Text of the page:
Include a description of the approach for identification and assembly of the evidence base for the KER. For evidence identification, include, for example, a description of the sources and dates of information consulted including expert knowledge, databases searched and associated search terms/strings.  Include also a description of study screening criteria and methodology, study quality assessment considerations, the data extraction strategy and links to any repositories/databases of relevant references.Tabular summaries and links to relevant supporting documentation are encouraged, wherever possible. More help

This KER was identified as part of an Environmental Protection Agency effort to increase the impact of AOPs published in the peer-reviewed literature, but heretofore unrepresented in the AOP-Wiki, by facilitating their entry and update.  The originating works for this AOP were da Silva, J., Goncalves, R. V., de Melo, F. C. S. A., Sarandy, M. M., & da Matta, S. L. P. (2021). Cadmium exposure and testis susceptibility: A systematic review in murine models. Biological Trace Element Research, 199(7), 2663-2676 and Jeong and Choi (2020). This publication, and the work cited within, were used create and support this AOP and its respective KE and KER pages.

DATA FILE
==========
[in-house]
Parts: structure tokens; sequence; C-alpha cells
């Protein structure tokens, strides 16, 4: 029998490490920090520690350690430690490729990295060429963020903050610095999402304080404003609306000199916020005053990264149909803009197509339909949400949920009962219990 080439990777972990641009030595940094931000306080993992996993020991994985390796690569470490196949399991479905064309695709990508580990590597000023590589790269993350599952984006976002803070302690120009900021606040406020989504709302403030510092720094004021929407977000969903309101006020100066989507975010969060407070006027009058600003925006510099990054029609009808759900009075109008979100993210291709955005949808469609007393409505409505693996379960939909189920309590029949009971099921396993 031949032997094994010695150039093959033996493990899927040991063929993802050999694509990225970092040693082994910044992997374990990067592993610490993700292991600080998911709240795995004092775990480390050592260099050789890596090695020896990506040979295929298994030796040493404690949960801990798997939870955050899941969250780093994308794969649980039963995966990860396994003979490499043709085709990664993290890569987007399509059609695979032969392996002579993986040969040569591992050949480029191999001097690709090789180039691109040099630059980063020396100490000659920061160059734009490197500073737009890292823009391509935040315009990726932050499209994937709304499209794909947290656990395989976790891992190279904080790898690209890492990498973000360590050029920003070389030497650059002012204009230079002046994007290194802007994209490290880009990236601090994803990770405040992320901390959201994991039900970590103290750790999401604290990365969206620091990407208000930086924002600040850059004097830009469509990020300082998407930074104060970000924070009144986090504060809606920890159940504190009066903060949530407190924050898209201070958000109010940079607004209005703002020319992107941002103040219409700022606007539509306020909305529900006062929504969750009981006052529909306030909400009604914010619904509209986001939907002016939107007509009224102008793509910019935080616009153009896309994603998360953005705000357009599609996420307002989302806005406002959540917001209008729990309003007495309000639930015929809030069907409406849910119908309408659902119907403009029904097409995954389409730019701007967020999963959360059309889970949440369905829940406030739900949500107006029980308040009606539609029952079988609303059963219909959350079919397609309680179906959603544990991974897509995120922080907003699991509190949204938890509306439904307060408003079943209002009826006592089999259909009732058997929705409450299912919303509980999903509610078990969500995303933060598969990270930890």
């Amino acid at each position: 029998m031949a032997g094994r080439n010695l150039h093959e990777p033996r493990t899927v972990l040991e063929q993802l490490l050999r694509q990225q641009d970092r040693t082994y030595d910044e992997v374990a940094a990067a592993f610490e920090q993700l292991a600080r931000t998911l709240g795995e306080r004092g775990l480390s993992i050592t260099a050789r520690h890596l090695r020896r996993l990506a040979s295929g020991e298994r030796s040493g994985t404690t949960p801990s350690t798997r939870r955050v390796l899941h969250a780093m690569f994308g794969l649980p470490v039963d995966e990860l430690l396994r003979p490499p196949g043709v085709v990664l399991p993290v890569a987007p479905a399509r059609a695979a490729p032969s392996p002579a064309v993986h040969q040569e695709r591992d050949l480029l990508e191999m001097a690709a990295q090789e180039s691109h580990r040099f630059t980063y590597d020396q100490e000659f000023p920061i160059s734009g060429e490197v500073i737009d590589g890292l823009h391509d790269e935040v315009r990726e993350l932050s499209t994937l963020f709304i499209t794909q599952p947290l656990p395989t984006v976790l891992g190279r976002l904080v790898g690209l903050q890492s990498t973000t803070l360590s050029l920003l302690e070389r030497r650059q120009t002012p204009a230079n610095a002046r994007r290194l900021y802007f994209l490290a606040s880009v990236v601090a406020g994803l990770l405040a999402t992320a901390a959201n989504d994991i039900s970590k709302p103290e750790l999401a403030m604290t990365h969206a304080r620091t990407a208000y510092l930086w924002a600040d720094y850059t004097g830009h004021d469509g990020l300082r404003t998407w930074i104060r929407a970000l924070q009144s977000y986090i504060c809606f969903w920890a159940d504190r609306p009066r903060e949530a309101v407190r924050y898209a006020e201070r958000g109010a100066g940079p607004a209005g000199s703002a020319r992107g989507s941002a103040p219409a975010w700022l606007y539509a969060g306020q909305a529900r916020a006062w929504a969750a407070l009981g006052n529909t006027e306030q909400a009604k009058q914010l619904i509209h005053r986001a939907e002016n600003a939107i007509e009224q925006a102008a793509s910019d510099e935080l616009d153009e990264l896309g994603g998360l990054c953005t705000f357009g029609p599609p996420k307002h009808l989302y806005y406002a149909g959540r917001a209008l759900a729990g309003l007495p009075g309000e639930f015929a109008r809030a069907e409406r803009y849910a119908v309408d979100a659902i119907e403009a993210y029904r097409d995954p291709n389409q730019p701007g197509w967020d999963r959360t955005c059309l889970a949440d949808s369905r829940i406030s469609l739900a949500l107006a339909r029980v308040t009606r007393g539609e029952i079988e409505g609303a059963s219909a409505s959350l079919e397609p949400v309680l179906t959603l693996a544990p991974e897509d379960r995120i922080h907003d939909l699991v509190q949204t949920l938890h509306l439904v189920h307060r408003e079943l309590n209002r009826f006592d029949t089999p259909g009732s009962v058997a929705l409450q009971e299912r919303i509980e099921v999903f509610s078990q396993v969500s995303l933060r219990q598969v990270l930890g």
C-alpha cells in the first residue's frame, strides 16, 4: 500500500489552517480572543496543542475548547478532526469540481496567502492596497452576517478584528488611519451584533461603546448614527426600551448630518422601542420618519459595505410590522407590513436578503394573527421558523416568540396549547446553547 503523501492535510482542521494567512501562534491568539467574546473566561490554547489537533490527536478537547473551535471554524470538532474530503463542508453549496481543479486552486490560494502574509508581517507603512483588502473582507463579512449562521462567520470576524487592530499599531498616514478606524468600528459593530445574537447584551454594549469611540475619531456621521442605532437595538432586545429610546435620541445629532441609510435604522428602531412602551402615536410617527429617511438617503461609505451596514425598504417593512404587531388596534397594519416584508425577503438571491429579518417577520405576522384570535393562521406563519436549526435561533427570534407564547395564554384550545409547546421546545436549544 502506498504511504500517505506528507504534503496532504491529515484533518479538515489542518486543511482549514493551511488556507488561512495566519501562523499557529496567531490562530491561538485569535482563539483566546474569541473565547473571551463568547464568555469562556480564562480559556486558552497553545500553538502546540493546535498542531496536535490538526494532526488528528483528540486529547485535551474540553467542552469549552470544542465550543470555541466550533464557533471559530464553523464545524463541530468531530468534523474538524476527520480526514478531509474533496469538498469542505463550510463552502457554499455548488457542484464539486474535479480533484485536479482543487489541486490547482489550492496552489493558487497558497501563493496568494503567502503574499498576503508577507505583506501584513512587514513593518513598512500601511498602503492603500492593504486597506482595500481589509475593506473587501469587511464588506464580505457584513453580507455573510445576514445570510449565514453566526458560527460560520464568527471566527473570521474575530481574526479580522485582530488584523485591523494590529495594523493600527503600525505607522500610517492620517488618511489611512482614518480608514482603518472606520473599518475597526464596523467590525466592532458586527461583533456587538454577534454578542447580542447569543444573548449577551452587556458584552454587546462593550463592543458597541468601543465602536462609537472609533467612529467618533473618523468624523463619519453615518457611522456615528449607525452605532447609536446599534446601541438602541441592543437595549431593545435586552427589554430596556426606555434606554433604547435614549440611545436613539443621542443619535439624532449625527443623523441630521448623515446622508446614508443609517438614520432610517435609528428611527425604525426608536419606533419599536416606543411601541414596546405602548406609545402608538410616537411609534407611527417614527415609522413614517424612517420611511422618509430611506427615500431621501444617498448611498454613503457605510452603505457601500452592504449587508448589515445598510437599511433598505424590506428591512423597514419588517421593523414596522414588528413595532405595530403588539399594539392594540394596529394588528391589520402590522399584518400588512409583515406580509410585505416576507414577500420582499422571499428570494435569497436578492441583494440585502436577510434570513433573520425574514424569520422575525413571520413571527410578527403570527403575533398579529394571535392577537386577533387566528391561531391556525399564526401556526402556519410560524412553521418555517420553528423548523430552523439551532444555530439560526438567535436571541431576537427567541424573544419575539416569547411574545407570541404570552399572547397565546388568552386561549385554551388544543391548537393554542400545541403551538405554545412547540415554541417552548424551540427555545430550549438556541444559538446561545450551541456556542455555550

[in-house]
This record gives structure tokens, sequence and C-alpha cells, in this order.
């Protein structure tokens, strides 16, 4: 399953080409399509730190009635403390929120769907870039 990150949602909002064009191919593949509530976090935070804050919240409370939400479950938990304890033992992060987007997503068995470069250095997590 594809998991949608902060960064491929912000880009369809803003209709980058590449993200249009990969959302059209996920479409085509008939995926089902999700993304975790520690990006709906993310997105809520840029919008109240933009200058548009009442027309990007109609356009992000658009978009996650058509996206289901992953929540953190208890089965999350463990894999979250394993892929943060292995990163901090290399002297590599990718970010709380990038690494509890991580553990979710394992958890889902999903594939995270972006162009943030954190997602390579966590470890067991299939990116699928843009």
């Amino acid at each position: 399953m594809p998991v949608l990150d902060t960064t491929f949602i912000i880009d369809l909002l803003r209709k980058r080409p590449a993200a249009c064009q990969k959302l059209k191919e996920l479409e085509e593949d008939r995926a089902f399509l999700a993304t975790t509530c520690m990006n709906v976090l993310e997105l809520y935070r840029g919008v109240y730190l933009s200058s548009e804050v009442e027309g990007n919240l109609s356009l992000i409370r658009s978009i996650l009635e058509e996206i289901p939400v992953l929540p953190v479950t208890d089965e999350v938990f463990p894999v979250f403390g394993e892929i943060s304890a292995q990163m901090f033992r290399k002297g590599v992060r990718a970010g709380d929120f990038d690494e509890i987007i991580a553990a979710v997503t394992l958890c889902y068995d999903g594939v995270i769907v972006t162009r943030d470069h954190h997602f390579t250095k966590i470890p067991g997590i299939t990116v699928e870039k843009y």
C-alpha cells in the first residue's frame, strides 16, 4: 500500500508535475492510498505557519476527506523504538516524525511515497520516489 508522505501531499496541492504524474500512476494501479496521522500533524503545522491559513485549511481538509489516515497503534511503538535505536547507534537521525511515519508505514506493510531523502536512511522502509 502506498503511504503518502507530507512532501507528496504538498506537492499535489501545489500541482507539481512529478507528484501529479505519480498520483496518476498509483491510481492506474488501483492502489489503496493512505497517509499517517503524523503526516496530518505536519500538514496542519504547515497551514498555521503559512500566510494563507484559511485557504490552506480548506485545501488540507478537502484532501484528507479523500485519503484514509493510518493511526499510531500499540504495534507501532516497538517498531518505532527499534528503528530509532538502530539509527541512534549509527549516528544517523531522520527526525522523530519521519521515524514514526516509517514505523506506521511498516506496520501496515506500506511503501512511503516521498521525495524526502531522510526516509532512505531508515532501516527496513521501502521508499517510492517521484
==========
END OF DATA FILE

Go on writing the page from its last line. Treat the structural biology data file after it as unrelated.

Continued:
Evidence from the da Silva (2021) publication was assembled using Medline/PubMed and Scopus in September 2018.  For all databases, the search filters were based on three complementary levels: (i) animals, (ii) testis, and (iii) cadmium and studies that didn't evaluate the Cd exposure in the testicular histomorphology of murine models were excluded.

Evidence Supporting this KER

Addresses the scientific evidence supporting KERs in an AOP setting the stage for overall assessment of the AOP. More help
Biological Plausibility
Addresses the biological rationale for a connection between KEupstream and KEdownstream.  This field can also incorporate additional mechanistic details that help inform the relationship between KEs, this is useful when it is not practical/pragmatic to represent these details as separate KEs due to the difficulty or relative infrequency with which it is likely to be measured.   More help

The biological plausibility linking increases in oxidative stress to reactive oxygen species (ROS) is strong.  Reactive oxygen species (ROS) are produced by many normal cellular processes (ex. cellular respiration, mitochondrial electron transport, specialized enzyme reactions) and occur in multiple chemical forms (ex. superoxide anion, hydroxyl radical, hydrogen peroxide).  Antioxidant enzymes play a major role in reducing reactive oxygen species (ROS) levels in cells (Ray et al. 2012) to prevent cellular damage to lipids, proteins, and DNA (Juan et al. 2021).  Oxidative stress occurs when antioxidant enzymes do not prevent ROS levels from increasing in cells, often induced by environmental stressors (biological, chemical, radiation).

Uncertainties and Inconsistencies
Addresses inconsistencies or uncertainties in the relationship including the identification of experimental details that may explain apparent deviations from the expected patterns of concordance. More help

Known modulating factors